Let me talk through some further changes that have come into effect since the regulations were made. On 21 September, following the advice of the four chief medical officers, the UK’s covid alert level was raised from 3 to 4, which is the second most serious stage, meaning that transmission is high or rising exponentially. The Prime Minister outlined to Parliament on 22 September that we were at a “perilous turning point”, and needed to act to save lives, protect the NHS and the most vulnerable, and shelter the economy from far sterner and more costly measures that would inevitably become necessary.

As a result, further restrictions came into effect from 24 September. These included: rules on the closure of certain businesses selling food or drink between 10 pm and 5 am; measures to require hospitality venues to provide food and drink for consumption on the premises by table service only; the doubling of initial fines for individual breaches of the above measures; and new fines for businesses that do not adhere to the new requirements, starting at £1,000, up to a maximum of £10,000 for repeated breaches. The rules also change the exemptions to the six-person gathering limit to restrict attendance at wedding ceremonies, receptions and support groups to 15, and remove the exemption for stand-alone religious or belief-based lifecycle ceremonies and adult indoor sports apart from indoor disabled sports. We are working through the normal channels to schedule debates for these regulations as soon as possible.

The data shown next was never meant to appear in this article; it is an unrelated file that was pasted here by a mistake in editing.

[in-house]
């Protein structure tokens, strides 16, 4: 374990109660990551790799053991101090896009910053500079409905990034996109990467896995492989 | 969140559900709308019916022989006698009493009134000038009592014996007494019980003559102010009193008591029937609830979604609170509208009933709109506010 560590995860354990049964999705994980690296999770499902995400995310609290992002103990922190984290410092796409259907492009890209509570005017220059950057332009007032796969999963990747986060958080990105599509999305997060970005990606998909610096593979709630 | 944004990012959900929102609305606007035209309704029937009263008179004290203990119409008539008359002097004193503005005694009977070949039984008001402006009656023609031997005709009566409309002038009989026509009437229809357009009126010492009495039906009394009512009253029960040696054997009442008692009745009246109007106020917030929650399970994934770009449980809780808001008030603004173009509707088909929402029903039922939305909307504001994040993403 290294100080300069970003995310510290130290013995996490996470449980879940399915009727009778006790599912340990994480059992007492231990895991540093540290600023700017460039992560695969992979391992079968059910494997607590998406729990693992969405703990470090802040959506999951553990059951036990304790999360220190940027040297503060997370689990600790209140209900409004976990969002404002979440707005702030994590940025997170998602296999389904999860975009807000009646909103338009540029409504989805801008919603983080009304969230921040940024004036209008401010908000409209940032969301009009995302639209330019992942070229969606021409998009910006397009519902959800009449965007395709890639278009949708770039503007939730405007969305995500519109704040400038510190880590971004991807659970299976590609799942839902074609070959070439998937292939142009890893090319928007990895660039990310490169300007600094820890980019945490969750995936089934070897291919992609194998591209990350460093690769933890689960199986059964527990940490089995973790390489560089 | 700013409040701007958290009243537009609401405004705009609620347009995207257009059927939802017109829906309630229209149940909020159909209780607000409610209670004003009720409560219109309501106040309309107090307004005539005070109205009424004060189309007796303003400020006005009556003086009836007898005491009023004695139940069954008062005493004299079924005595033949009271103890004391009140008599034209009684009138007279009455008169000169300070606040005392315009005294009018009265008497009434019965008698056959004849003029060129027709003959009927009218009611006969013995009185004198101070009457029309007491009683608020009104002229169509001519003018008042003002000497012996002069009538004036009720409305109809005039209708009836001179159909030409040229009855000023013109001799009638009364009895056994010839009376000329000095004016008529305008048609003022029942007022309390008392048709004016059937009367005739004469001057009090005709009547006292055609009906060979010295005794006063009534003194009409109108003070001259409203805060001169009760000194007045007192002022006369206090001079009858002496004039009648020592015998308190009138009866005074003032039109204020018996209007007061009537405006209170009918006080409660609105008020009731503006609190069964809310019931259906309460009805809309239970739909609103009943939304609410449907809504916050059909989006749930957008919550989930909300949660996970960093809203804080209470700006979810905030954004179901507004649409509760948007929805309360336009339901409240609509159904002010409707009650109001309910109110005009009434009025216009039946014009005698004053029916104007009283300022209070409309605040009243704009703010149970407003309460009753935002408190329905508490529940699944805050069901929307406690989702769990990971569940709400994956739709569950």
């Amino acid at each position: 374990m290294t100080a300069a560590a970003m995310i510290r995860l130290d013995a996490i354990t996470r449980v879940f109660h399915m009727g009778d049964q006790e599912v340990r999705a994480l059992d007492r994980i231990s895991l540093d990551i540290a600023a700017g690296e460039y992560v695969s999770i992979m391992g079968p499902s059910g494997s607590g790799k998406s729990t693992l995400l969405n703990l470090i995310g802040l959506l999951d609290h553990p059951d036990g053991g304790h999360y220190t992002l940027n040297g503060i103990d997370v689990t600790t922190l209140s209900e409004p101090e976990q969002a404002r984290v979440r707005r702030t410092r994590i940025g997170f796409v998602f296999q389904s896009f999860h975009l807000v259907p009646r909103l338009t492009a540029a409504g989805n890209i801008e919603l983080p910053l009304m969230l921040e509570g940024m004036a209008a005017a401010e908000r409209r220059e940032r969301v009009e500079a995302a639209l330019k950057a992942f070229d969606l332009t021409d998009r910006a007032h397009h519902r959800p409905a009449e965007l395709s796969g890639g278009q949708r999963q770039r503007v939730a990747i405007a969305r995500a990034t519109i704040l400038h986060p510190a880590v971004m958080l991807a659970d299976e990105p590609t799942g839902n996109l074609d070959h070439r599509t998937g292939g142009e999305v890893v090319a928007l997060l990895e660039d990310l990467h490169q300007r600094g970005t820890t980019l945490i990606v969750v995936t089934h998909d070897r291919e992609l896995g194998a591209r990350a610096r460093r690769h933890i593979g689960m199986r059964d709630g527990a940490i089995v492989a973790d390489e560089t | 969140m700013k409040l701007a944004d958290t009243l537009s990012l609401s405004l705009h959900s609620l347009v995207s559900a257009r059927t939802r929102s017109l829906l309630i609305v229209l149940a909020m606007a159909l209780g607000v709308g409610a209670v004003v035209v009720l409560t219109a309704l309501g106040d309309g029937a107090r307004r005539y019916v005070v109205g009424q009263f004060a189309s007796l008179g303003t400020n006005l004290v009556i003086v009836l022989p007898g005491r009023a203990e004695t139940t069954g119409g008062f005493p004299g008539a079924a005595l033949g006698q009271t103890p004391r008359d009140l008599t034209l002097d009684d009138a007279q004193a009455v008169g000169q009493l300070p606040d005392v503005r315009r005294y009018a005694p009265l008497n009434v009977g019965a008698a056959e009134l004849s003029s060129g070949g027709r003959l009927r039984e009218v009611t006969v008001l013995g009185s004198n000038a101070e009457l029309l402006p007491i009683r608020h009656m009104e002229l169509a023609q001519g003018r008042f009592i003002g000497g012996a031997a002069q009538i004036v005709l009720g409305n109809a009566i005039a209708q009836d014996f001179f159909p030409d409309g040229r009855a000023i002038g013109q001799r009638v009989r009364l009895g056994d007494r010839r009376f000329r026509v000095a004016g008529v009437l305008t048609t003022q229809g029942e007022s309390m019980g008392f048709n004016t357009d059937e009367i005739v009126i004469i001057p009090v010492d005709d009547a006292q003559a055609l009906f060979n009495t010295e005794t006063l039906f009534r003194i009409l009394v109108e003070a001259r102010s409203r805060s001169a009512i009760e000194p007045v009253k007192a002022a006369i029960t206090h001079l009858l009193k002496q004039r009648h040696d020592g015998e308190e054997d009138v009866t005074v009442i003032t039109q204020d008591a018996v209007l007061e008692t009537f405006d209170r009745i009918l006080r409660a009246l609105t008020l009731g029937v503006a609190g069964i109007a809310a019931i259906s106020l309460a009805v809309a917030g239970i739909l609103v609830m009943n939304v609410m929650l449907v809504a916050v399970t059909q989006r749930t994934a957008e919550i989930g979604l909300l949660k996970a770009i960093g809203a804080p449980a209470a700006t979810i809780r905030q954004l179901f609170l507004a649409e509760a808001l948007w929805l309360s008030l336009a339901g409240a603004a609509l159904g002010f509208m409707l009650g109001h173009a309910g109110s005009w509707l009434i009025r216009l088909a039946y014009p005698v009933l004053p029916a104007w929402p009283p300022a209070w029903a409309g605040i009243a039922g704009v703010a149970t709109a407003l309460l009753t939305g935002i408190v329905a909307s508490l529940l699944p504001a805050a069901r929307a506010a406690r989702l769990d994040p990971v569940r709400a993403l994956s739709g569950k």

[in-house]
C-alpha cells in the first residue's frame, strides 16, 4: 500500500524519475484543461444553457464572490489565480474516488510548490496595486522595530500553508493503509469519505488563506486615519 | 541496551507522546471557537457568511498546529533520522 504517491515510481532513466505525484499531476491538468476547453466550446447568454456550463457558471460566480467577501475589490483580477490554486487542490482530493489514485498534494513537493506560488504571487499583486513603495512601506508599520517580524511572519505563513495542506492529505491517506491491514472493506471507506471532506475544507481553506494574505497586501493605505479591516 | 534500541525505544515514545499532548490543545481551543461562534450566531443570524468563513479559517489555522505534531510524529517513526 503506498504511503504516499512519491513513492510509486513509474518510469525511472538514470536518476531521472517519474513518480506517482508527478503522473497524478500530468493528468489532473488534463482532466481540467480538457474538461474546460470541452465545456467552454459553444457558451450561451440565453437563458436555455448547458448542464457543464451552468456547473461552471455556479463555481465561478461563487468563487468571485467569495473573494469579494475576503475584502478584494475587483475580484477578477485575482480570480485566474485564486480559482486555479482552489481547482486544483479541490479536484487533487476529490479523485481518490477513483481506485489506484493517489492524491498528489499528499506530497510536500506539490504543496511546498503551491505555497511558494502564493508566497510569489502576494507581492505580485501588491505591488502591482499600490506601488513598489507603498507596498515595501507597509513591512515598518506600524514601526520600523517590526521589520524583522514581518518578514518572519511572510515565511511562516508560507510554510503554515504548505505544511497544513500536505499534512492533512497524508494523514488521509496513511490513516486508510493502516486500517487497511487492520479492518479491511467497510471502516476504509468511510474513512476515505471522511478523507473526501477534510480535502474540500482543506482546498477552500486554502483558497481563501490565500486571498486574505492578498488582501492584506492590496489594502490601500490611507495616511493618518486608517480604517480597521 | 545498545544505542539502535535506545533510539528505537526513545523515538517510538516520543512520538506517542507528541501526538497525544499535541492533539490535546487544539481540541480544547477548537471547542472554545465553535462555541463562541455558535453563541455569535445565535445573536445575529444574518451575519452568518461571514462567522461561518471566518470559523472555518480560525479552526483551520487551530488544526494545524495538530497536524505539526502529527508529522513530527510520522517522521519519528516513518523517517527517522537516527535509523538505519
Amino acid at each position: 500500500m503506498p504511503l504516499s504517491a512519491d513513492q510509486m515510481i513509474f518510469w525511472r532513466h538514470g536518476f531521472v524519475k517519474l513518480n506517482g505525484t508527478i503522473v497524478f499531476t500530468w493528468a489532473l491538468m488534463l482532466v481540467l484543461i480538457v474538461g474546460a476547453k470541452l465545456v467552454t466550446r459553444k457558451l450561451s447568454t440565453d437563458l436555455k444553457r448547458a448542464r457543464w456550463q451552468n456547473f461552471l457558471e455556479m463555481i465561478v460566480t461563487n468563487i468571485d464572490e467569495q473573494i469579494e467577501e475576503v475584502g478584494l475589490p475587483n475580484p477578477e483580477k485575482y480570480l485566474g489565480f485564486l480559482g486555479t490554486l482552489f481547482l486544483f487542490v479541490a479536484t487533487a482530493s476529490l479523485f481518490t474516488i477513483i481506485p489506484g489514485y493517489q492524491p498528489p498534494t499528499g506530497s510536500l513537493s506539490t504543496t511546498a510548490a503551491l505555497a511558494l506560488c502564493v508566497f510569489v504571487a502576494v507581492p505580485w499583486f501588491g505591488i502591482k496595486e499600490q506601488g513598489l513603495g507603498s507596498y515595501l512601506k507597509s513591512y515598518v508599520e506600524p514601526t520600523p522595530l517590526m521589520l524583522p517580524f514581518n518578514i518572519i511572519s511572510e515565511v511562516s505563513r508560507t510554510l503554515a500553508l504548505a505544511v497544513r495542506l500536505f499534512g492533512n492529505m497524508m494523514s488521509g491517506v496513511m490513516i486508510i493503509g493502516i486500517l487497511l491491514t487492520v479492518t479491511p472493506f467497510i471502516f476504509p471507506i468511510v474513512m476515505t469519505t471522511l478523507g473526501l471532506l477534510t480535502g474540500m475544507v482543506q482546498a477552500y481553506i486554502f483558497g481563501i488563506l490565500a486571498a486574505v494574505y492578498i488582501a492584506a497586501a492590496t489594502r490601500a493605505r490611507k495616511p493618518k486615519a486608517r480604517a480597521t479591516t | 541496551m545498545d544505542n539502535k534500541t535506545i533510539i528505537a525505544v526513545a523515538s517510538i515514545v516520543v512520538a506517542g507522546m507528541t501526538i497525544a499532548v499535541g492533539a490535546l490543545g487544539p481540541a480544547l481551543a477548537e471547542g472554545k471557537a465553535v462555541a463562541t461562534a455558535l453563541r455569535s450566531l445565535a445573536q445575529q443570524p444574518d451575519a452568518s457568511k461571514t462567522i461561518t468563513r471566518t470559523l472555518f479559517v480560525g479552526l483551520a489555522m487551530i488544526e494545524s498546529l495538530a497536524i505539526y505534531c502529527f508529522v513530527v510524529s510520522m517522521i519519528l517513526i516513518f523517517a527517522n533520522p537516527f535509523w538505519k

I recognise that people have had to make significant sacrifices to suppress the first wave, and these restrictions are not measures that any Government would want to introduce, but the threat of the virus very much remains. With winter approaching, we must do whatever it takes to keep it under control and protect the NHS so that it can, in turn, look after us.